Middle East unveiled

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The Middle East (or, formerly more common, the Near East) is a region that encompasses south–western Asia and Egypt. The history of the Middle East dates back to ancient times, and throughout its history, the Middle East has been a major centre of world affairs. The Middle East is also the historical origin of three of the world's major religions – Judaism, Christianity, and Islam.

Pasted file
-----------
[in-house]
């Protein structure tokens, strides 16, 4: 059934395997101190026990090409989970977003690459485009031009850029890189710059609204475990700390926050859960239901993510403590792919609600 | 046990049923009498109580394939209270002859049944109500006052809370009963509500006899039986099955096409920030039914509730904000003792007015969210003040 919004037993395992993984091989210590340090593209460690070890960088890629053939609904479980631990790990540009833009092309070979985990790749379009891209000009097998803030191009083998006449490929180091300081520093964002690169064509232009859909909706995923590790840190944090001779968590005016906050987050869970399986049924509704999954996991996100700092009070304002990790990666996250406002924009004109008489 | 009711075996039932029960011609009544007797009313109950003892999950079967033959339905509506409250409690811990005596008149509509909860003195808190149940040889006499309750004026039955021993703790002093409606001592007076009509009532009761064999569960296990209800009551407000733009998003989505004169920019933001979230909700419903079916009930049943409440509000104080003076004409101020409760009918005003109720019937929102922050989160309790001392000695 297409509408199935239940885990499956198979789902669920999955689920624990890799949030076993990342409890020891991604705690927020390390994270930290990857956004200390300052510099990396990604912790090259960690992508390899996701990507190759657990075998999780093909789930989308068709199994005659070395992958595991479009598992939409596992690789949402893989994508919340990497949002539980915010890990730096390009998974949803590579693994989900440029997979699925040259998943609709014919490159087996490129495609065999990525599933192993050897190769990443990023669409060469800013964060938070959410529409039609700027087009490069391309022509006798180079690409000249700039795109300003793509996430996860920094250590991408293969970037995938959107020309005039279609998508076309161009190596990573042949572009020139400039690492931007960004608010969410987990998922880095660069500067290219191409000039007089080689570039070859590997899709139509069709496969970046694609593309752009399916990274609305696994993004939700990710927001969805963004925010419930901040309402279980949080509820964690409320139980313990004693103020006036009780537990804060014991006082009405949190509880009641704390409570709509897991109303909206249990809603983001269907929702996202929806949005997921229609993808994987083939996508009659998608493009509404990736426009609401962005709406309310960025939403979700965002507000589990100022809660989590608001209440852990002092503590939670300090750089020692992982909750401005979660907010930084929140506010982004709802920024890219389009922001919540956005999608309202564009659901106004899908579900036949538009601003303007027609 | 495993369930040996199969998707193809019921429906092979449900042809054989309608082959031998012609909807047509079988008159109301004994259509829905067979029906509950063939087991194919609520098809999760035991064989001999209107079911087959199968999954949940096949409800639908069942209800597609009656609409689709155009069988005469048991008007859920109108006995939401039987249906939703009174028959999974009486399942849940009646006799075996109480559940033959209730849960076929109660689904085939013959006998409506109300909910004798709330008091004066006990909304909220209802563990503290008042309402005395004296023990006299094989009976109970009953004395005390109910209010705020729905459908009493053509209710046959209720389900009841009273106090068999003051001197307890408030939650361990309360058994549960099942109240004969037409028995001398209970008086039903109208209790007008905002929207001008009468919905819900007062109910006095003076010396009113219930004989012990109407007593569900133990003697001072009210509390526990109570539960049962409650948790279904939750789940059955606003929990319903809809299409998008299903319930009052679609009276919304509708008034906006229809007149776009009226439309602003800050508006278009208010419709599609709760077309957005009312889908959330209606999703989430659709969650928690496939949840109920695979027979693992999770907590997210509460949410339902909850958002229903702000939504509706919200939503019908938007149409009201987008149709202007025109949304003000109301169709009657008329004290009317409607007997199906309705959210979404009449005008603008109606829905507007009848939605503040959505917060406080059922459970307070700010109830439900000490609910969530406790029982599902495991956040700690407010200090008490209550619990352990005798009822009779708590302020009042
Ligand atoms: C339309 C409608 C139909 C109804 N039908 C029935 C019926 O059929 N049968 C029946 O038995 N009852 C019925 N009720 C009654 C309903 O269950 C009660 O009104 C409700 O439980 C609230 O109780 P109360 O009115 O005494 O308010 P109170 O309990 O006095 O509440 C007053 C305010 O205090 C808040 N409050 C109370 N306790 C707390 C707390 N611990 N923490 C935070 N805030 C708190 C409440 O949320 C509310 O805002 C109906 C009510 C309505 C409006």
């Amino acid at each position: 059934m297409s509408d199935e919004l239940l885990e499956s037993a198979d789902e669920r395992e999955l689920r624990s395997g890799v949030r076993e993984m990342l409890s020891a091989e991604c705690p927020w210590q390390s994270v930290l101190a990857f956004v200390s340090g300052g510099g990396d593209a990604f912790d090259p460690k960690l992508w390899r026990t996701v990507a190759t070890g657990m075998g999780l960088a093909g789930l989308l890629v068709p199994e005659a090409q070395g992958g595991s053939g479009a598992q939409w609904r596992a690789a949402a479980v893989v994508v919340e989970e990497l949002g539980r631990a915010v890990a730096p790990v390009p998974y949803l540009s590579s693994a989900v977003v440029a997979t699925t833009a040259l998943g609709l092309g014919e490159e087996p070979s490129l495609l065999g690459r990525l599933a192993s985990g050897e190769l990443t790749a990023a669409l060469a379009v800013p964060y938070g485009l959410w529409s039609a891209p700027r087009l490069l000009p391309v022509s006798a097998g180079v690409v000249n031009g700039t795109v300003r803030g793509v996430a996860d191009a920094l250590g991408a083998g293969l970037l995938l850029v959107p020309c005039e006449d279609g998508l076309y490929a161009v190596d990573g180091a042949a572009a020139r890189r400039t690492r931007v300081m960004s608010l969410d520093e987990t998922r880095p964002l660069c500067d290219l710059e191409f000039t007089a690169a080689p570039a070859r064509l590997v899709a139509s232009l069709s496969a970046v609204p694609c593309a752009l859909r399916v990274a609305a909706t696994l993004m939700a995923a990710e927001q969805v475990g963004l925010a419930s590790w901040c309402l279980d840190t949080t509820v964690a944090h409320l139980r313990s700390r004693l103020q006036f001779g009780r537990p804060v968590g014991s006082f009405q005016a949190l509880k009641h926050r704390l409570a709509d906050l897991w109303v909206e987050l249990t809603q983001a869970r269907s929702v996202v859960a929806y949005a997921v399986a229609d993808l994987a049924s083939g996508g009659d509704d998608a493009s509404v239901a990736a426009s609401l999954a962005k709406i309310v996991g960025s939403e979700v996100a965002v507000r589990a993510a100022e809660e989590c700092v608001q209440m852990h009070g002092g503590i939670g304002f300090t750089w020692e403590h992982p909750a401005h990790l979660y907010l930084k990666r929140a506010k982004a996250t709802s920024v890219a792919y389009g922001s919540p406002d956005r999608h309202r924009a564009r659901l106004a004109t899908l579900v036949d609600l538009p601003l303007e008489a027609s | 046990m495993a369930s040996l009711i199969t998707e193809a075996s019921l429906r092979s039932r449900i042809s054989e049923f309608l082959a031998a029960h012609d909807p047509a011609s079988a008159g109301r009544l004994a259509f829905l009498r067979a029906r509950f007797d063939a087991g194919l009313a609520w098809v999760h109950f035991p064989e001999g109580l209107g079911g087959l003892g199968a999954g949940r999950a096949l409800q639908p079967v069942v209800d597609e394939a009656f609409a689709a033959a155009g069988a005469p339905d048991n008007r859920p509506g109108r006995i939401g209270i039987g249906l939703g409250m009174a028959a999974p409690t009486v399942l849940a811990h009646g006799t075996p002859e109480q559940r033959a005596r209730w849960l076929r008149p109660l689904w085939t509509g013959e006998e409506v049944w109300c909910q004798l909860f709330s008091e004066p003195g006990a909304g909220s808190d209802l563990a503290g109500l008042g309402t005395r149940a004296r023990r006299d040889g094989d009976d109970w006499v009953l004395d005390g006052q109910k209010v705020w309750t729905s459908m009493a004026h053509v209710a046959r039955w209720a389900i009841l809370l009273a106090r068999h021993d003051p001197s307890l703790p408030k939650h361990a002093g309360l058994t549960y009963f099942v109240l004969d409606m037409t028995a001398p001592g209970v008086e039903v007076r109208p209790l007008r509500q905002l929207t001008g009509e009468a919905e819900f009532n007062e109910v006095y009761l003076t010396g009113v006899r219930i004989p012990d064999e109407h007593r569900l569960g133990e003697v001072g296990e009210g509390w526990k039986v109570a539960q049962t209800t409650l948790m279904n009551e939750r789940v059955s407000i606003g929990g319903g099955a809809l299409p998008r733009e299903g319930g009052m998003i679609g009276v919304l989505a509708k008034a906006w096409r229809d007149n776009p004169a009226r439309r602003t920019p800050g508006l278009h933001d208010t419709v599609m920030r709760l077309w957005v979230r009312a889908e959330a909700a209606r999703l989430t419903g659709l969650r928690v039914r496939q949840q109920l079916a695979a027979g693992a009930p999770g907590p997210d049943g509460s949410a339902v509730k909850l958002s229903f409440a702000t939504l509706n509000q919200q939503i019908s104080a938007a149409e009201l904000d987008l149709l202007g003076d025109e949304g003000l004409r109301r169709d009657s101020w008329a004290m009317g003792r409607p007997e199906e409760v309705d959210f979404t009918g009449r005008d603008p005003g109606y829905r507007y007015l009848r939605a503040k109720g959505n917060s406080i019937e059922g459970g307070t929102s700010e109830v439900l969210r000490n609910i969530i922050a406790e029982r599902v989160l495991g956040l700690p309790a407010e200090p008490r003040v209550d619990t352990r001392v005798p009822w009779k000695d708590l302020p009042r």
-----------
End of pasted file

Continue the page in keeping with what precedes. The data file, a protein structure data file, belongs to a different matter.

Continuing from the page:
The Middle East generally has an arid and hot climate, with several major rivers providing for irrigation to support agriculture in limited areas. Many countries located around the Persian Gulf have large quantities of crude oil. Although the Middle East is often considered a strategically, politically, culturally and religiously sensitive region, it is increasingly being utilised as a host for major events. The attention of many infrastructure and facilities companies is turning towards the Gulf States, in particular to countries like Qatar whose economies continue to grow at a significant pace. Governments across the region are embarking on ambitious investment programmes in order to diversify their economies and also to meet the aspirations of their growing populations. Several companies in the events space have set up offices in Qatar and the United Arab Emirates (UAE). The 2006 Doha Asian Games put the Middle East region on the map with its host country Qatar now looking to capitalise on its success by securing the 2022 FIFA World Cup. Its neighbour, the UAE, is currently carrying out a feasibility study into hosting the 2020 Olympic Games. With South Africa having been awarded the 2010 FIFA World Cup, and Brazil securing the 2014 version in addition to the 2016 Olympic Games, the Middle East is presenting itself as a region that should be allowed to step up to the challenge and host these events for the first time. The main countries in the Middle East of interest to the major events industry are:QatarRevenue flowing from the world's third largest natural gas reserve is funding major infrastructure and economic diversification projects. Despite the current global economic climate, Qatar achieved double–digit growth in 2009. Numerous opportunities exist across the economy, particularly in:ConstructionOil and gasTransport & LogisticsEducationFinancial and legal servicesICTSport and Leisure andHealthcareWhilst oil and gas will probably remain the backbone of Qatar's economy for some time to come, the country seeks to stimulate the private sector and develop a 'knowledge economy'. In 2004, it established the Qatar Science & Technology Park to attract and serve technology–based companies and entrepreneurs, from overseas and within Qatar. Qatar also established Education City, which consists of international colleges. For the 15th Asian Games in Doha, it established Doha Sports City, consisting of Khalifa stadium, the Aspire Sports Academy, aquatic centres, exhibition centres and many other sports related buildings and centres. Qatar also plans to build an 'entertainment city' in the future. Qatar aims to become a role model for economic and social transformation in the region. Large scale investment in all social and economic sectors will also lead to the development of a strong financial market. United Arab EmiratesIn 2009, UAE's GDP, as measured by purchasing power parity, stood at $200. 4bn. The GDP per capita is currently the 14th in the world and 3rd in the Middle East, after Qatar and Kuwait as measured by the CIA World Factbook, or the 17th in the world as measured by the International Monetary Fund. UAE's economy, particularly that of Dubai, was badly hit by the financial crisis of 2007–10. In 2009, the country's economy shrank by 4%, but at the time of writing, was considered to be emerging from the crisis. The real picture is that the UAE is still a striving region in terms of an emerging country. With markets being developed and oil production continuing despite some of the lowest prices in the last five years, the overall position of the region seems promising in the long term. Petroleum and natural gas exports play an important role in the economy, especially in Abu Dhabi. A massive construction boom, an expanding manufacturing base, and a thriving services sector are helping the UAE diversify its economy. Nationwide, there is currently $350bn worth of active or recently finished construction projects. Such projects include the Burj Khalifa, which is the world's tallest building, Dubai World Central International Airport which, when completed, will be the most expensive airport ever built, and the three Palm Islands, the largest artificial islands in the world. Other projects include the Dubai Mall which is the world's largest shopping mall, and a man–made archipelago called The World which sought to increase Dubai's rapidly growing tourism industry. Also in the entertainment sector is the construction of Dubailand, which is expected to be twice the size of Disney World, and of Dubai Sports City which will not only provide homes for local sports teams but may be part of future Olympic bids. BahrainBahrain has a small and reasonably prosperous economy with less dependence on oil than most Gulf states. Strategically located in the Gulf with a 25 km causeway connection to Saudi Arabia and the rest of the GCC, Bahrain is seen as a gateway to the Gulf, a market of over 100m people. A 40 km causeway to Qatar is scheduled for completion by 2013. Bahrain's diversity and openness continue to present opportunities for exporters. It has the most diversified economy in the Gulf. A recognised global centre for Islamic finance in particular, financial services contribute approximately 25% of GDP. Manufacturing and the oil and gas industry both contribute around 15% of GDP. A part of Bahrain's economic policy is a programme of privatisation, which includes communications, transport, electricity and water, the ports and airport services. OmanConsistently high oil prices over mean that Oman's economy, like the rest of the Gulf, is very strong and continues to grow year on year. Record budget surpluses are adding impetus to Oman's ongoing infrastructure and industrial development programme. Oil and gas exports provide the backbone of Oman's economy but production of oil is falling. A key strand of current economic policy, therefore, is to gradually decrease the country's reliance on oil income through downstream oil industry development (petrochemicals/metals), port development, IT start–ups, fisheries, and a modern and expanded tourism industry. The country relies on oil for most its revenue, and defence accounts for one third of its expenditure. Saudi ArabiaSaudi Arabia (officially the Kingdom of Saudi Arabia) is the largest Arab country in the Middle East. It is bordered by Jordan and Iraq on the north and northeast, Kuwait, Qatar, Bahrain and the United Arab Emirates on the east, Oman on the southeast, and Yemen on the south. The Arabian Gulf lies to the northeast and the Red Sea to its west. It has an estimated population of 28m, and its size is approximately 2, 149, 690 sq km. Saudi Arabia's fast–growing economy is creating opportunities for both exporters and investors. These are further boosted by moves to diversify the economy away from dependence on oil and gas; by economic reform programmes and market liberalisation; and by an emerging and growing private sector. To diversify the economy, Saudi Arabia launched a new city on the western coast with investments exceeding $26. 6bn. The city, which is named 'King Abdullah Economic City' ('KAEC'), is being built near al–Rabegh industrial city north of Jeddah. The new city, where construction work started in December 2005, includes a port which is the largest port of the kingdom. Extending along a coastline of 35 km, the city, when finished, will also include petrochemical, pharmaceutical, tourism, finance and education and research areas. At the time of writing, KAEC was coming to life with a large number of companies and organisations already having started carrying out their daily operations from KAEC, with the first wave of residents settling down in the city, becoming the core of KAEC's future communities. Saudi Arabia officially became a World Trade Organisation member in December 2005.